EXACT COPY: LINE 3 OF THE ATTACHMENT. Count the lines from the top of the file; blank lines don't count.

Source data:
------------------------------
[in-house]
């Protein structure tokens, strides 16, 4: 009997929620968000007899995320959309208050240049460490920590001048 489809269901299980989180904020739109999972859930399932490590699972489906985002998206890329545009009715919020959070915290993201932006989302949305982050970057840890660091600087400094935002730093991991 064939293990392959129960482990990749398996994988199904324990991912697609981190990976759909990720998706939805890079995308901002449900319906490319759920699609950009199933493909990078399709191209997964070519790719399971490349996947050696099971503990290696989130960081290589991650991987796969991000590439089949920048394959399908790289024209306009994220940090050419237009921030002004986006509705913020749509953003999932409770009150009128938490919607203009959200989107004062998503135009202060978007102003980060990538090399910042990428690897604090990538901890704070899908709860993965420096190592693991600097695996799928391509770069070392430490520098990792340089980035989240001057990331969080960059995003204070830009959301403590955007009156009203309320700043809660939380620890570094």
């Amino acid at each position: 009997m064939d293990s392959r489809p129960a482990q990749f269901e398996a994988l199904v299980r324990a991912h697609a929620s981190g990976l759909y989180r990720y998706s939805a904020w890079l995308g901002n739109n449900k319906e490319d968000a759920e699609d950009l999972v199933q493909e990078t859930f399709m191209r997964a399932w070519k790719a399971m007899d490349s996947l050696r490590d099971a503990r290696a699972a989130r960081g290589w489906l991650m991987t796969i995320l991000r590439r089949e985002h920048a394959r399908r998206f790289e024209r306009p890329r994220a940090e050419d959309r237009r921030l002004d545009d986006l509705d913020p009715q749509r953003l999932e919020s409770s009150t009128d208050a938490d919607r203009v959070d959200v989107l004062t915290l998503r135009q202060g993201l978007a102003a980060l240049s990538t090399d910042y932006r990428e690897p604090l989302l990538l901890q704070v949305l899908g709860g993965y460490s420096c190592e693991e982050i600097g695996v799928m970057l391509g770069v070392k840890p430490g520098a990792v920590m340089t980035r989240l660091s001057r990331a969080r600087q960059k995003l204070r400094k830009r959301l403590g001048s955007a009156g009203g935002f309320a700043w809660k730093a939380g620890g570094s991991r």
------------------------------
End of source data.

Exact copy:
């Amino acid at each position: 009997m064939d293990s392959r489809p129960a482990q990749f269901e398996a994988l199904v299980r324990a991912h697609a929620s981190g990976l759909y989180r990720y998706s939805a904020w890079l995308g901002n739109n449900k319906e490319d968000a759920e699609d950009l999972v199933q493909e990078t859930f399709m191209r997964a399932w070519k790719a399971m007899d490349s996947l050696r490590d099971a503990r290696a699972a989130r960081g290589w489906l991650m991987t796969i995320l991000r590439r089949e985002h920048a394959r399908r998206f790289e024209r306009p890329r994220a940090e050419d959309r237009r921030l002004d545009d986006l509705d913020p009715q749509r953003l999932e919020s409770s009150t009128d208050a938490d919607r203009v959070d959200v989107l004062t915290l998503r135009q202060g993201l978007a102003a980060l240049s990538t090399d910042y932006r990428e690897p604090l989302l990538l901890q704070v949305l899908g709860g993965y460490s420096c190592e693991e982050i600097g695996v799928m970057l391509g770069v070392k840890p430490g520098a990792v920590m340089t980035r989240l660091s001057r990331a969080r600087q960059k995003l204070r400094k830009r959301l403590g001048s955007a009156g009203g935002f309320a700043w809660k730093a939380g620890g570094s991991r």